Professional Development and Education
Everyone wants their doctors, nurses, and other healthcare providers to be familiar with the health issues and risks specific to their own communities, and to provide them with appropriate and sensitive care. But for many people who are LGBT, it is difficult to find healthcare providers who can do just this. Sometimes bias or a judgmental attitude on the part of a clinician will damage the relationship between the clinician and an LGBT patient and negatively affect the patients’ health. But often it is simply that the clinician lacks the necessary knowledge and training in LGB or T health that would lead to a great healthcare experience rather than just a mediocre one. Further educational programming is needed to bolster physicians and other healthcare providers’ understanding of the many factors that contribute to disparities in LGBT health.
For the most part, however, medical schools and continuing medical education programs have not prioritized the teaching of LGB and T health. In a 1998 survey of departments of family medicine within US medical schools (n=95), 50% of schools reported spending zero hours teaching about homosexuality and bisexuality. According to a 1999 survey of 141 North American medical schools, the majority of undergraduate medical programs provide fewer than 10 hours of education on human sexuality in general; over half did not offer any continuing education courses on the subject. Transgender health was not covered in these surveys. There are a few organizations that are in the process of repeating these surveys (with additions and improvements) to get a more current picture of how well medical schools are doing to train their students in LGBT issues and health; but, from what recent medical graduates report, the overall sense is that there is still a huge gap in training.
Over the last few years, The Fenway Institute's Professional Development and Education department has received strong interest from academic hospitals all over the country to help them provide their residents, students, and faculty with at least a baseline introduction to caring for LGBT patients in an effective and sensitive manner. In response, we created a pilot program in conjunction with the American Medical Association to present Grand Rounds on LGBT health to hospitals at several locations around the nation. Grand rounds provides an excellent opportunity to educate physicians through live interaction with an expert in the field in a group setting and is an excellent vehicle to reach a large number of physicians, students, and other clinicians such as nurses and social workers. Hospitals are standard providers of grand rounds and clinicians rely on these for education on changes in clinical practice. The grand rounds are typically an hour in length and provide a general overview of LGBT demographics, terminology and concepts, as well as practice tips in taking a history, providing a welcoming environment, communicating well with patients, and creating more accepting work and learning environments.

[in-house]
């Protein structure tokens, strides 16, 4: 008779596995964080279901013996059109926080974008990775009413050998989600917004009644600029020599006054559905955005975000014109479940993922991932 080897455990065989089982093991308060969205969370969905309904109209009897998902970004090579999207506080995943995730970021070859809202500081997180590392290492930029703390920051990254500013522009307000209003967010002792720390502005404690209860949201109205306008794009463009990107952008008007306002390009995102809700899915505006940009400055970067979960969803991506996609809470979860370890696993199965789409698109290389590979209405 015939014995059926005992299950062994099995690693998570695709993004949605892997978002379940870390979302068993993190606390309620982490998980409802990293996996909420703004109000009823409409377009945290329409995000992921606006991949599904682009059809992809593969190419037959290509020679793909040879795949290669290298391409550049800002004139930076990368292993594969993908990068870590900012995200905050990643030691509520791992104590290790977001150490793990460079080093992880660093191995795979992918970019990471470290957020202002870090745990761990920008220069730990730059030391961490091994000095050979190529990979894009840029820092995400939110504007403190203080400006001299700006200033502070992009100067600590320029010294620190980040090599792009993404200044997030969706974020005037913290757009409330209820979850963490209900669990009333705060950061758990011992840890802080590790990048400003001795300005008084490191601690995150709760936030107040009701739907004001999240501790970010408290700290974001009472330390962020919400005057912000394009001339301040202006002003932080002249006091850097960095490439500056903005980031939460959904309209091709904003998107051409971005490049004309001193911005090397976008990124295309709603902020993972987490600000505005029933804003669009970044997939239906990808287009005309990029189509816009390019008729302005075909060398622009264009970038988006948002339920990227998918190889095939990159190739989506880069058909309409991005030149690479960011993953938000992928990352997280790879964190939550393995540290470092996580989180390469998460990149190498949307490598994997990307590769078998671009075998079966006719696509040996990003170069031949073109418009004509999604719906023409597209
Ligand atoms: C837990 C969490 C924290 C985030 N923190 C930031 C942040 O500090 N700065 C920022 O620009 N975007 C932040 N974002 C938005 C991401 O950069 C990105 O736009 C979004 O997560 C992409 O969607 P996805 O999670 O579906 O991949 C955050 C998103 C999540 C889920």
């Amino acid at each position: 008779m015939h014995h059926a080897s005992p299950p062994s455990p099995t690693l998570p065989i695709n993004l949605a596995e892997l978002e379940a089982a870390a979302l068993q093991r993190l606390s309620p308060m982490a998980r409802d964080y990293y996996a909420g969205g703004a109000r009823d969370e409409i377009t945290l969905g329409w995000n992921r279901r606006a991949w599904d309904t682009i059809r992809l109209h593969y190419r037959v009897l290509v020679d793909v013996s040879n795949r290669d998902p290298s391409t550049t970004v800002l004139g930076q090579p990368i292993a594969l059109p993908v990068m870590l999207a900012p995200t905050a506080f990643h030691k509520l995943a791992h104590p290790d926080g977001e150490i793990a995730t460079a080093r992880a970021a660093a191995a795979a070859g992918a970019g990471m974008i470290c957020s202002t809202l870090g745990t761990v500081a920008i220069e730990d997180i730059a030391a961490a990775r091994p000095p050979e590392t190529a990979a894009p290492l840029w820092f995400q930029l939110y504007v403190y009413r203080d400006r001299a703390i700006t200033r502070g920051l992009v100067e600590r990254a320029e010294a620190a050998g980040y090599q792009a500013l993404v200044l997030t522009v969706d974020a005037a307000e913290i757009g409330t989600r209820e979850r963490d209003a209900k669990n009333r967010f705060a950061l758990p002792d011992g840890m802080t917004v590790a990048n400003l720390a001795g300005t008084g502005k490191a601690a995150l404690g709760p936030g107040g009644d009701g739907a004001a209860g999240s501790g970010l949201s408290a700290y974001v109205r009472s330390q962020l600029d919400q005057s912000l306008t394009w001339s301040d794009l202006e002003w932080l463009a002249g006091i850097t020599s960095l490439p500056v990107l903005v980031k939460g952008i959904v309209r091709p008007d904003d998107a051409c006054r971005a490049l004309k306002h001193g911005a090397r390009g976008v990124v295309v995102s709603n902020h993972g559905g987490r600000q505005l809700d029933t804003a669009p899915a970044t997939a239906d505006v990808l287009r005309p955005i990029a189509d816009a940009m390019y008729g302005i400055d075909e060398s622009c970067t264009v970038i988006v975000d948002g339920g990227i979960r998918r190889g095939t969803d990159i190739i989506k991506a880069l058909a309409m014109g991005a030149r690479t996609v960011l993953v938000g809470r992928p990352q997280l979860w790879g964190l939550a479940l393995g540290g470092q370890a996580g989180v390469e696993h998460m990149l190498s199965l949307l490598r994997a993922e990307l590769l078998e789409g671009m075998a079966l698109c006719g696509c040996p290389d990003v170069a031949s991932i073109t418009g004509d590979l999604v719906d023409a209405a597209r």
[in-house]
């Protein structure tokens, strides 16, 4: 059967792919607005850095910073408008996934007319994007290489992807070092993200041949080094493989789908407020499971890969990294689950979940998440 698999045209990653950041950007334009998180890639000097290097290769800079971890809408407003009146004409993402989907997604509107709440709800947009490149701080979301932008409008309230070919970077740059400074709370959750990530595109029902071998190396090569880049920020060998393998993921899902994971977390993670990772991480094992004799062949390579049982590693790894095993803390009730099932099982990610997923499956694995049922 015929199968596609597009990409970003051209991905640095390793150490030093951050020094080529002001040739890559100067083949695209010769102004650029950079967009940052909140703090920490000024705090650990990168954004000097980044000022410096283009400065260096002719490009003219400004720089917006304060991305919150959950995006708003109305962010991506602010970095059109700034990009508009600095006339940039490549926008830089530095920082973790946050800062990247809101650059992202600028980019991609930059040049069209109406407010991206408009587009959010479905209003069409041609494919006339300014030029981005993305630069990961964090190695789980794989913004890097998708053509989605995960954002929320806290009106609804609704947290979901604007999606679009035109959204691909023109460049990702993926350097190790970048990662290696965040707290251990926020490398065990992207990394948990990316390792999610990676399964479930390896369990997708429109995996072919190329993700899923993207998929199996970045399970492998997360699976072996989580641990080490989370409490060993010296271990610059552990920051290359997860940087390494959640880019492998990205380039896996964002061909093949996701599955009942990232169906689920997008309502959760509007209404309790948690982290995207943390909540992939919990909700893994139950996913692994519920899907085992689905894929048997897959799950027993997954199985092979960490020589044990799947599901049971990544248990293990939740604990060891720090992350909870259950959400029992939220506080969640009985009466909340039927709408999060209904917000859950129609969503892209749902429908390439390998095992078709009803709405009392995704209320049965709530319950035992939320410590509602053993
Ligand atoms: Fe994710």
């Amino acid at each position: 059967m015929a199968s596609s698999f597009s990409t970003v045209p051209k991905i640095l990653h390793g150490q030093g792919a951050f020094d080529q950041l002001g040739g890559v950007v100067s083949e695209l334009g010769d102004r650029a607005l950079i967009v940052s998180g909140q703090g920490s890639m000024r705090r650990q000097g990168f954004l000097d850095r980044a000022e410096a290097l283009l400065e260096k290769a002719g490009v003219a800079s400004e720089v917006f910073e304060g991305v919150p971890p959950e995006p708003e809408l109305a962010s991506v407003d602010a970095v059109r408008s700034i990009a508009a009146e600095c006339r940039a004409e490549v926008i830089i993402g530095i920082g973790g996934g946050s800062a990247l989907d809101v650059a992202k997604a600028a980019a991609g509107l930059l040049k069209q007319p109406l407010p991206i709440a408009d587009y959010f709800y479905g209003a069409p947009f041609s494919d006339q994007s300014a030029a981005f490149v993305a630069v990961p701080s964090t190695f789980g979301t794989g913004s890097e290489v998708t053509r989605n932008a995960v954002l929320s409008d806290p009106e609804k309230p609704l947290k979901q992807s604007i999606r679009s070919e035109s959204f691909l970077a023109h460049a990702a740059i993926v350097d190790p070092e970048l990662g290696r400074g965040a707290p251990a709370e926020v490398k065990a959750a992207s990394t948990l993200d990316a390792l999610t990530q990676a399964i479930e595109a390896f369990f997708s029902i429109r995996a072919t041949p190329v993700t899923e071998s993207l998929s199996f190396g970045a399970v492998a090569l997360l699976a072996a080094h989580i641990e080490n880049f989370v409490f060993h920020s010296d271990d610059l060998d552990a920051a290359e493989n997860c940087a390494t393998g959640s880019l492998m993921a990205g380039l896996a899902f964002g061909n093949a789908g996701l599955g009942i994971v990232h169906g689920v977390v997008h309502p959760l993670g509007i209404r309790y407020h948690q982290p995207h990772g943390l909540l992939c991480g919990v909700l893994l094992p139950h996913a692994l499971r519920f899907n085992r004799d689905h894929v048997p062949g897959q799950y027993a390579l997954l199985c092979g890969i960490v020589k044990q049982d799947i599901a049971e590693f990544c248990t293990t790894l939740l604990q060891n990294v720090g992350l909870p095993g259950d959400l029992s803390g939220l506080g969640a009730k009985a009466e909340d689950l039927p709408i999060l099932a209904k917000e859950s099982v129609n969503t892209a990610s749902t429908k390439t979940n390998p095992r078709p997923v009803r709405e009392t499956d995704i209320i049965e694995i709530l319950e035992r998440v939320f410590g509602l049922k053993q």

So far, we have completed two grand rounds to over 100 physicians and residents: one locally at University of Massachusetts Medical School, and one at Loyola University in Illinois. Participants of the sessions gave very positive reviews, and were thankful for a presentation that “brings awareness to important issues and helps us understand the perspectives of this population,” and that had a “great speaker and encouraged open discussion." Future sites for the grand rounds include Lewiston, ME, Louisville, KY, Los Angeles, CA, Atlanta, GA, Camden, NJ and Cleveland, OH. This pilot program, which has been funded by Aetna and Gilead, will hopefully be expanded to include many more locations, particularly smaller cities that may be lacking in healthcare and social support resources for LGBT people.
We are always happy to hear your feedback and suggestions for our programs. Email us at firstname.lastname@example.org. We look forward to hearing from you.